Things got a little strange when The Flaming Lips started bringing in their "fwends". Their 2012 affair featured the likes of Bon Iver, Nick Cave, Yoko Ono, and Erykah Badu among many odd other choices. It was the first time in a decade that the group made something that didn't feel like a cohesive project and more like an eclectic collection of songs, and the group followed that up two years later with yet another strange collaborative album. Thankfully there was the exceptional release of The Terror to break up those projects.
From there Coyne and company continued to try new ideas including 24 hour long songs, concept albums about floating heads, and the poorly executed collaboration with Coyne's young bestie Miley Cyrus on Her Dead Petz album. It had been seven years since a project was warmly received and ten years since the group had been at the height of their consistency.
That's perhaps the backdrop that makes American Head almost jarring but certainly welcome. Comparatively, American Head may not just be the safest album the group have released in two decades but may rank as one of their most tame albums period. Perhaps safe isn't even the best word for this album, given that The Flaming Lips likely appeal to some of the oddest listeners of psychedelic noise, and taking such a large step back from that could sour long-time fans.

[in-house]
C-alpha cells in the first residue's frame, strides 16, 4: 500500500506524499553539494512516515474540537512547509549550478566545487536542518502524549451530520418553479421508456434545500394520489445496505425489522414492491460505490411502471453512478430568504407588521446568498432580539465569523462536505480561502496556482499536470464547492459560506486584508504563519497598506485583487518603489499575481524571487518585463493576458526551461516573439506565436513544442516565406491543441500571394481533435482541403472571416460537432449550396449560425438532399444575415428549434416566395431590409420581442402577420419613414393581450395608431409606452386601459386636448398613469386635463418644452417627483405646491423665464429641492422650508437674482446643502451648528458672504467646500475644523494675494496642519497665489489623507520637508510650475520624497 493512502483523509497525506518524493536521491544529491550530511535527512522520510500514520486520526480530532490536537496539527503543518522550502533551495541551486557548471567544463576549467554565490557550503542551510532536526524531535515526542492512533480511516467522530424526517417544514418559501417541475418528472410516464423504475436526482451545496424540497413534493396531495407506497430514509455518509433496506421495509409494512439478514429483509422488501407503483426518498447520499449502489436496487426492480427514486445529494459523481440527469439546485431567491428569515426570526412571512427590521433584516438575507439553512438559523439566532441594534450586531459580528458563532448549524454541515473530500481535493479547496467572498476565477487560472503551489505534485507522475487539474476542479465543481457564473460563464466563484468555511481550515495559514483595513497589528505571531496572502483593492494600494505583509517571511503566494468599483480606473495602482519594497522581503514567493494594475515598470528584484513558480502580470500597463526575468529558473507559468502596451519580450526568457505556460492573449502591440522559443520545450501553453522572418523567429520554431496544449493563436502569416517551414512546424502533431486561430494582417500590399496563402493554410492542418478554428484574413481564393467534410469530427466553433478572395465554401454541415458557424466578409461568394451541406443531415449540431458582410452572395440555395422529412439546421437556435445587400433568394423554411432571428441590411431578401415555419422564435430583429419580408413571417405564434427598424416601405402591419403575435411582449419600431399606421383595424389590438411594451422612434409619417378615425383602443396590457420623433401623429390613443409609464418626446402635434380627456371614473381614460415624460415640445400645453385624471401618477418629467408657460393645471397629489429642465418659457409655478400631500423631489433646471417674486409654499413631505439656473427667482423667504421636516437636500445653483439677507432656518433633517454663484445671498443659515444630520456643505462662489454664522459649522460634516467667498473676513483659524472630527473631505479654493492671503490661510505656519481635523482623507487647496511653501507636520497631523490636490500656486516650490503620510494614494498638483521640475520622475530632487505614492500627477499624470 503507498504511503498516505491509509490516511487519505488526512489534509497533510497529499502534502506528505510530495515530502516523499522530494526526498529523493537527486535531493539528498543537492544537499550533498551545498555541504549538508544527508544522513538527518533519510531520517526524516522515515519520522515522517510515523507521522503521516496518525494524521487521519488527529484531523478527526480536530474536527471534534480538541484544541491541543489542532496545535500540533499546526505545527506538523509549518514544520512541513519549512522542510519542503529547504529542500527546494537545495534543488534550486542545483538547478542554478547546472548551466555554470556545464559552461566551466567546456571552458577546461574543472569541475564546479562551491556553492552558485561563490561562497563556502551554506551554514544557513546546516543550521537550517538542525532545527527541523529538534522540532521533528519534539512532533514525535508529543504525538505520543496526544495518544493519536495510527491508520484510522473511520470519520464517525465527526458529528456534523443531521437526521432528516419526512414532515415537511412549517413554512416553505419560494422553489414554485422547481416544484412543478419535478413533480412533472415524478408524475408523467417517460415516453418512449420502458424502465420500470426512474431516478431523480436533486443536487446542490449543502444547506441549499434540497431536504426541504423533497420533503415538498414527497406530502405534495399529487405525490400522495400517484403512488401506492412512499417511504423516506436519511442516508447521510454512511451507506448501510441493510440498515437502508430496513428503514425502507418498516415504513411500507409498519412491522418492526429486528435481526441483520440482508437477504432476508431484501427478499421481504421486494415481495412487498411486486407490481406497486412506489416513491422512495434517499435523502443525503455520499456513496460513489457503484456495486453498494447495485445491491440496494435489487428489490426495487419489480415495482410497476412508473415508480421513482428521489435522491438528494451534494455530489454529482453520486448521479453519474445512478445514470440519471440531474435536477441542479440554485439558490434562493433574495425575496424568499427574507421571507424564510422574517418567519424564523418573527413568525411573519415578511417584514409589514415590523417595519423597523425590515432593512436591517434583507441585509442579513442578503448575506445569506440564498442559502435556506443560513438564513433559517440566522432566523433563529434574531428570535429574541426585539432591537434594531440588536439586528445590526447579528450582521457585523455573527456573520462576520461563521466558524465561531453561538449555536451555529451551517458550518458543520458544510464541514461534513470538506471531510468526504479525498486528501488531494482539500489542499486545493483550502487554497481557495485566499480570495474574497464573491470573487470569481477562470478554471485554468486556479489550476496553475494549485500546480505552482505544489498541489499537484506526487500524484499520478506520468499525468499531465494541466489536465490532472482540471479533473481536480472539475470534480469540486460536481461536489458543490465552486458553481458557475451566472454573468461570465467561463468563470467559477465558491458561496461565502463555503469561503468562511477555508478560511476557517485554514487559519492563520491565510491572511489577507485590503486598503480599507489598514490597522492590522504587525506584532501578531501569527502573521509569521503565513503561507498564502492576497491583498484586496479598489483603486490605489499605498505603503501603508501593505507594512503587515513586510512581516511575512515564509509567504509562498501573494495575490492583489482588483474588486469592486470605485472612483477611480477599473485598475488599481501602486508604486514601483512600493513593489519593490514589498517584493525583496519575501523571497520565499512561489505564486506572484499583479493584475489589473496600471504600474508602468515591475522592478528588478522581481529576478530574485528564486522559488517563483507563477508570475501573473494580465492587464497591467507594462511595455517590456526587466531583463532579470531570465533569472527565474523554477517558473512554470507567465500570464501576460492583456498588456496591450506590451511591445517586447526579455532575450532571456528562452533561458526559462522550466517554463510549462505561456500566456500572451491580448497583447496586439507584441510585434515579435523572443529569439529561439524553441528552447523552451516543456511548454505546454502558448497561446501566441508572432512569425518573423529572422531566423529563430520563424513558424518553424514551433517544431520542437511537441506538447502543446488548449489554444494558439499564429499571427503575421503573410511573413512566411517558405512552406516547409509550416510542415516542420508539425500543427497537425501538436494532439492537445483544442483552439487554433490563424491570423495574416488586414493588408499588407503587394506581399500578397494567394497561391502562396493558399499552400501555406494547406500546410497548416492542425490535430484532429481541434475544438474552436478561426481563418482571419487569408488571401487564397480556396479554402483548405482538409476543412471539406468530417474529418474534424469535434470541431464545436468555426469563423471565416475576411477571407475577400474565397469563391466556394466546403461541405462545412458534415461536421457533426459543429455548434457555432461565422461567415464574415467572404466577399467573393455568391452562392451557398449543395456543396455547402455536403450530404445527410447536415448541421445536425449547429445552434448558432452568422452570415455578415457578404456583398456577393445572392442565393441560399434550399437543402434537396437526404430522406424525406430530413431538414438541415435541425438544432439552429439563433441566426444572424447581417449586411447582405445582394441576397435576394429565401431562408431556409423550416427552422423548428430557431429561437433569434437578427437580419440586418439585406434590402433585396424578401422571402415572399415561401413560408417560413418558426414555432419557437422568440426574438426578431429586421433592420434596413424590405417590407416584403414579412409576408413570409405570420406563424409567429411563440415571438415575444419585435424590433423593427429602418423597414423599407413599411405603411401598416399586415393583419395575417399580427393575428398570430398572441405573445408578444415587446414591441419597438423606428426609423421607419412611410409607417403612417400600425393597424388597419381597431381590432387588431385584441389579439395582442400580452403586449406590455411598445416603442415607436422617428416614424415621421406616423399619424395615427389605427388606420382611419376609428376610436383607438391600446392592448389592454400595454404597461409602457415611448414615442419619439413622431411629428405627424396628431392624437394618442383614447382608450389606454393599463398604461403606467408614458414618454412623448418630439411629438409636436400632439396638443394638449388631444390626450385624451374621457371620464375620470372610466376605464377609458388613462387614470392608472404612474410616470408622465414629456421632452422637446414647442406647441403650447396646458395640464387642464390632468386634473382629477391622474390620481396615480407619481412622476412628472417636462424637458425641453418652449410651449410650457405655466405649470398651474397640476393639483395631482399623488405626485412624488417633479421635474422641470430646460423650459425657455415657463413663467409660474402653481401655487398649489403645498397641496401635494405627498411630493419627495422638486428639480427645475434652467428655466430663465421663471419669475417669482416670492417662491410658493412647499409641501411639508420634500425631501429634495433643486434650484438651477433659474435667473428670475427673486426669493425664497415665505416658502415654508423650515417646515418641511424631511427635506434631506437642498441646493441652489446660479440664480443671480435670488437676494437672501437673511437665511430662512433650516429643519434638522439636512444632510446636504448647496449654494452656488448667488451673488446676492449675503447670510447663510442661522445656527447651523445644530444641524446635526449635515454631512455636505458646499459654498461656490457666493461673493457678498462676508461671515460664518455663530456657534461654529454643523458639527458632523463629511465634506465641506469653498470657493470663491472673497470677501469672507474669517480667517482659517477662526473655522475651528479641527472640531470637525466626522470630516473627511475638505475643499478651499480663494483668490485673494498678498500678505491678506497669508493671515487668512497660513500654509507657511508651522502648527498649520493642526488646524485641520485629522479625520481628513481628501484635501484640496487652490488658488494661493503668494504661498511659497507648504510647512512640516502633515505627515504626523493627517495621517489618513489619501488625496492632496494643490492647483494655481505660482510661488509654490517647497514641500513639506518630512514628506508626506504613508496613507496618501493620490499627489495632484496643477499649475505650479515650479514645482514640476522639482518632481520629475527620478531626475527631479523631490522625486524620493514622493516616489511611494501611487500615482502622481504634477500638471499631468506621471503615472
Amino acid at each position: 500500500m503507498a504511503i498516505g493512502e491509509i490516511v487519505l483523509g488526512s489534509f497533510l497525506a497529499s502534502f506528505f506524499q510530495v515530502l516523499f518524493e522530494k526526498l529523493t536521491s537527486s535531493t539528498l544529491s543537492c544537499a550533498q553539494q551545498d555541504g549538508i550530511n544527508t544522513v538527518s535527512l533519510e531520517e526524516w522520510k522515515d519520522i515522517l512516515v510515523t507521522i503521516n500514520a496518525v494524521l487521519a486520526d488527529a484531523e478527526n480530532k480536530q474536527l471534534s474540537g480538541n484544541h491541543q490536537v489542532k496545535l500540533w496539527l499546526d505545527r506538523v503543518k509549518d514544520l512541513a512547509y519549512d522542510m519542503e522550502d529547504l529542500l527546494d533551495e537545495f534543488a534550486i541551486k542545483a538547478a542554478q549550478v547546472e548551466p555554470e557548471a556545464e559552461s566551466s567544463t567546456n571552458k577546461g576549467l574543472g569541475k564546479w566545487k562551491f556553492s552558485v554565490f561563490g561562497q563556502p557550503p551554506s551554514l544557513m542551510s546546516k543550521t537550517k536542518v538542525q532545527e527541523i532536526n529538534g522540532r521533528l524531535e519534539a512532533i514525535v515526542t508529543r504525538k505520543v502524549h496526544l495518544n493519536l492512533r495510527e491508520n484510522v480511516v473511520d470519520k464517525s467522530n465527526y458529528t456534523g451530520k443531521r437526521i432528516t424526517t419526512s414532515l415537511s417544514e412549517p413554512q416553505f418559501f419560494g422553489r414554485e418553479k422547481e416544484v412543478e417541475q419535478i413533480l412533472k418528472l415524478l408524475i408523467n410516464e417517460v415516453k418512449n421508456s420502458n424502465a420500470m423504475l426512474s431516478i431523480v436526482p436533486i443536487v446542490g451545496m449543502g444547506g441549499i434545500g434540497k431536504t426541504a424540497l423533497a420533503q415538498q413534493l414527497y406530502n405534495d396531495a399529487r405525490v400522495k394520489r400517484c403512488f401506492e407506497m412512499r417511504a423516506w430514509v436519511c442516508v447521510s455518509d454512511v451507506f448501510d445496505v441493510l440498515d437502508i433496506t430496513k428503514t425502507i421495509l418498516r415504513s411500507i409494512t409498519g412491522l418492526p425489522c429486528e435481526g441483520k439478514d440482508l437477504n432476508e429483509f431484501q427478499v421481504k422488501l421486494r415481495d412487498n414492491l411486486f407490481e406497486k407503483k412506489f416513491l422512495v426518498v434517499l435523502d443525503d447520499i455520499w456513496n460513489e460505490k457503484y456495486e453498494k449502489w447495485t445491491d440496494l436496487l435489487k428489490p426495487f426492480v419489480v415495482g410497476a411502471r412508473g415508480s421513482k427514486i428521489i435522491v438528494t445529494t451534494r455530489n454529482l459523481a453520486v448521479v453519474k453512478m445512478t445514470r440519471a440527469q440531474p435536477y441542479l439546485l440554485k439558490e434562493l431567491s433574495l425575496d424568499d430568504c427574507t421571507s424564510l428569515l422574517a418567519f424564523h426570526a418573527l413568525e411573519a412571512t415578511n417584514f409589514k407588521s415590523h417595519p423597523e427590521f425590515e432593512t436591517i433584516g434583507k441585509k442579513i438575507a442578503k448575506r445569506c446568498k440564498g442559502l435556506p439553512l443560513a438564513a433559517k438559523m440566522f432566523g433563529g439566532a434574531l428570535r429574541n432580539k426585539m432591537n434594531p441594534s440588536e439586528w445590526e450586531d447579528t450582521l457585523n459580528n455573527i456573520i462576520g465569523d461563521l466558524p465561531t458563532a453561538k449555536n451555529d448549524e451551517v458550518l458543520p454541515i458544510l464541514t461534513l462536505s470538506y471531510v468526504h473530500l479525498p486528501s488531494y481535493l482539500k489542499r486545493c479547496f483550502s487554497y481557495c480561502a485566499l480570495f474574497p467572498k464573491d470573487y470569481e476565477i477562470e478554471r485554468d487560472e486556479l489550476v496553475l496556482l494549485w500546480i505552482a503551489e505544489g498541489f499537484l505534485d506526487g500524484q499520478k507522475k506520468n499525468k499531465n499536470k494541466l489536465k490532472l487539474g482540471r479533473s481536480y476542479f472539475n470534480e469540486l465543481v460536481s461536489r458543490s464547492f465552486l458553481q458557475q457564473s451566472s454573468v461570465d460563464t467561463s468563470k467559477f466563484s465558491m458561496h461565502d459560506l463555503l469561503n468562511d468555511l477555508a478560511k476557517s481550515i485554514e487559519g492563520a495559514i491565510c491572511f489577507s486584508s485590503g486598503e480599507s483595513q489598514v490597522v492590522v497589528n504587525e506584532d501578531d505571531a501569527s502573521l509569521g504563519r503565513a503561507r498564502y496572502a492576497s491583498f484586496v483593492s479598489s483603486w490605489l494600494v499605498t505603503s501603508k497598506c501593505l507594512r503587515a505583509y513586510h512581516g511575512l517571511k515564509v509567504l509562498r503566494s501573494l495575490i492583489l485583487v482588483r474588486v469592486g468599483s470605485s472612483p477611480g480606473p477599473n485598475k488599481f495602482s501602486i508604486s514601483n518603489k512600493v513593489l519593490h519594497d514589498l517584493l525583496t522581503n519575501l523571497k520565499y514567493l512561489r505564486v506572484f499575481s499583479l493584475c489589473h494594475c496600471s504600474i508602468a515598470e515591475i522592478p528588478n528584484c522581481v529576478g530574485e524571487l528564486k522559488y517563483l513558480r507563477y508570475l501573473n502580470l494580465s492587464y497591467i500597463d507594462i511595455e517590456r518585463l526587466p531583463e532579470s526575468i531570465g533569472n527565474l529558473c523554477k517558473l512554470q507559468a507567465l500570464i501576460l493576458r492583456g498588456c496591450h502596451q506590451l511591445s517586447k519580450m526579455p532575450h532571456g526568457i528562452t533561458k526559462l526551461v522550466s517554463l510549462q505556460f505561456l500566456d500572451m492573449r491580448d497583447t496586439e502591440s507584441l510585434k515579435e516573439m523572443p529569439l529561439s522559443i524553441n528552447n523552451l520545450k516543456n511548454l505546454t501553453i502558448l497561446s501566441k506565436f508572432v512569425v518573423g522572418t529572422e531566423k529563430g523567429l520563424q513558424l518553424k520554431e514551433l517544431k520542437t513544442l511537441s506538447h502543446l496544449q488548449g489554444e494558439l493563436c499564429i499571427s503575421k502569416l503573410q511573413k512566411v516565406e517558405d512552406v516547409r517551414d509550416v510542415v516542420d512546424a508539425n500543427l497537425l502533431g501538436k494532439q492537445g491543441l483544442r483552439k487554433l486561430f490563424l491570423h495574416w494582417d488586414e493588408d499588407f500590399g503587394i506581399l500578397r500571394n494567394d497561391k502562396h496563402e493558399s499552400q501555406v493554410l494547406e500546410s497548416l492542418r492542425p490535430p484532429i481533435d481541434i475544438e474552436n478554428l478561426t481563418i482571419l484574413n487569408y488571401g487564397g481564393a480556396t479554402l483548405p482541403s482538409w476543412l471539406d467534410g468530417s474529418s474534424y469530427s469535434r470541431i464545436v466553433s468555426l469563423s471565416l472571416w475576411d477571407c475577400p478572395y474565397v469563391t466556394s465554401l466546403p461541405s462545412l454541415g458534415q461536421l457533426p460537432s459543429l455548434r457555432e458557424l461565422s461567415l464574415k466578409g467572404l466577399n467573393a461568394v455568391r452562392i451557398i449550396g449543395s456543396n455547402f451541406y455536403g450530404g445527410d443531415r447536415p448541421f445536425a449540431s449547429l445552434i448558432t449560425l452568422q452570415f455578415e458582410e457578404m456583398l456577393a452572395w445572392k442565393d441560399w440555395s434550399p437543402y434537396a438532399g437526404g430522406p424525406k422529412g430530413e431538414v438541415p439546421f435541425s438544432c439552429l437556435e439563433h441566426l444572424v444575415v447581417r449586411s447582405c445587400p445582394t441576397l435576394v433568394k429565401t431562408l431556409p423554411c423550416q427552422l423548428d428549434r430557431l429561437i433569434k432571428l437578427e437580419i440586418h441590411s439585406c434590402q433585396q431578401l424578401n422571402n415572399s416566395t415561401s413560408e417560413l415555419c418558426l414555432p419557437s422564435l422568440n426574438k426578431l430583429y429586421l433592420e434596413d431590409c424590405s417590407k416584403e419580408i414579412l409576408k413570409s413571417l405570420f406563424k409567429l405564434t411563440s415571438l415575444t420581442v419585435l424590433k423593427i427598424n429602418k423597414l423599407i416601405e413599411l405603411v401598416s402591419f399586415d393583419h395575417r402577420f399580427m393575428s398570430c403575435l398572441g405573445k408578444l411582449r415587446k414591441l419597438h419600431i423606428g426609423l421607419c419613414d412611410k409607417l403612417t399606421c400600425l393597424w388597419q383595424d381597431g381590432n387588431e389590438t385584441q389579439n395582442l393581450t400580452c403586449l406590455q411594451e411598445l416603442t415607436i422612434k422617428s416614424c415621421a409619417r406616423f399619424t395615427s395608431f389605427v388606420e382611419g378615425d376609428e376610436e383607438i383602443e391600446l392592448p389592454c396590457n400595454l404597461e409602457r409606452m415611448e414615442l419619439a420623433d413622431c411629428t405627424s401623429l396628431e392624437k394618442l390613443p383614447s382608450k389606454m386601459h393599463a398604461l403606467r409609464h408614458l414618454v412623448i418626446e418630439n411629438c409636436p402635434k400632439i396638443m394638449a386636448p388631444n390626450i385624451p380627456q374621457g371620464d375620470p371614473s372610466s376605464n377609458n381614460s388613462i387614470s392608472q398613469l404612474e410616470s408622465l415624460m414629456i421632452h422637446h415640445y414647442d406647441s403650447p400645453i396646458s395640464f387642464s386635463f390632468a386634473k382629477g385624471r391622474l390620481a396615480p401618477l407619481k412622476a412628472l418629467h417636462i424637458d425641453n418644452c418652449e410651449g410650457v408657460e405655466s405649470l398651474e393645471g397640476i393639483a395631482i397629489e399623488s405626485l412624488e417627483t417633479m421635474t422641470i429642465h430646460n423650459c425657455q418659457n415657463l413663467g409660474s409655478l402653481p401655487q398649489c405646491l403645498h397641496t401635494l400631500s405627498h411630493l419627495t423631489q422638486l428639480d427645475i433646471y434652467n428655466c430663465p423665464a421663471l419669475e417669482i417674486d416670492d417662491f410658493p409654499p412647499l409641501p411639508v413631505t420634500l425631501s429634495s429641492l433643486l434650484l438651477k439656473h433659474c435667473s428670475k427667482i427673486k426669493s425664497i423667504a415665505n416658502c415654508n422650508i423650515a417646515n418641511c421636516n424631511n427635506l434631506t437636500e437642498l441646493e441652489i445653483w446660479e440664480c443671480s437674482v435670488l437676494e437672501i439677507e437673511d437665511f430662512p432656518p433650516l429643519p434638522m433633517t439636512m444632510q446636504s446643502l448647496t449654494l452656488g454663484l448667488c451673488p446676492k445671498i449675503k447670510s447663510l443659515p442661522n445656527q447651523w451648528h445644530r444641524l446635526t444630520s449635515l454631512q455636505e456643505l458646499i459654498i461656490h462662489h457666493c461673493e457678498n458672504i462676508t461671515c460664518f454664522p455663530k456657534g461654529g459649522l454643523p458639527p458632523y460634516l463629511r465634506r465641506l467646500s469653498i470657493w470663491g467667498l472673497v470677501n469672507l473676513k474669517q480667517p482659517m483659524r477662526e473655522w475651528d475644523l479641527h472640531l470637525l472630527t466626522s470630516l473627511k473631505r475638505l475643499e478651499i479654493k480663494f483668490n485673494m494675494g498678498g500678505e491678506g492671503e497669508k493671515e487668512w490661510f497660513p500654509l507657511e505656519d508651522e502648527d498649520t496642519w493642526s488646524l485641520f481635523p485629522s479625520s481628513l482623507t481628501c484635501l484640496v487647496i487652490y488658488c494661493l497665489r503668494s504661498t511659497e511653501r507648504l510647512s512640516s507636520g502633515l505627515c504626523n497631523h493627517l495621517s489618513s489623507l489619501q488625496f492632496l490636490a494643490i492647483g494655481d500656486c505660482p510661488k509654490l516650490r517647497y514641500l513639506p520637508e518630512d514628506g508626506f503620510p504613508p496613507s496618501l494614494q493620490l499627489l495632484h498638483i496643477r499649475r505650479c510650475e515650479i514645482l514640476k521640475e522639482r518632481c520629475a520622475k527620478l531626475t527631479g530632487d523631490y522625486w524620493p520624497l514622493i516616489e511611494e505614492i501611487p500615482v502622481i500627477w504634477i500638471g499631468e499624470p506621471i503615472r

American Head is an album largely built out of intimate guitar sounds surrounded in atmospheric and serene soundscapes. It's most closely resembling both The Soft Bulletin and Yoshimi Battles the Pink Robots, and after two decades removed from that sound the group obviously never missed a step. The whole album avoids odd electronic side roads and even features almost no other artists outside of the soothing backing vocals of Kacey Musgraves. It's The Flaming Lips buckling down and doing something that feels like them, but a distant them.
An additional element of the album that enhances its quality is the closeness one feels with the source material. Coyne rarely sings from a personal place, but throughout this album he explores some anxieties over drug use built out of his childhood over many songs, ranging from the pleasantly orchestrated opener Will You Return / When You Come Down to the more paranoid instrumentation on When We Die When We're High. Coyne also reflects on his near death experience on the song Mother, Please Don't Be Sad in a shocking piano ballad. It brings an intimacy from Coyne who often prefers to keep himself in a whimsical bubble away from the crowd below.
Ever since I saw The Flaming Lips a couple years ago I've had a deep affinity for their music; one of which that stretches back to hearing Yoshimi Battles as a kid. For someone who has wandered through the silly minds of one of the most strange acts known to man for all this time, taking this step back with them was a breathe of fresh air. I won't expect to see the group maintain this more gentle side of themselves, but I'll be sure to appreciate it while it's here.
Favorite track: Mother, Please Don't Be Sad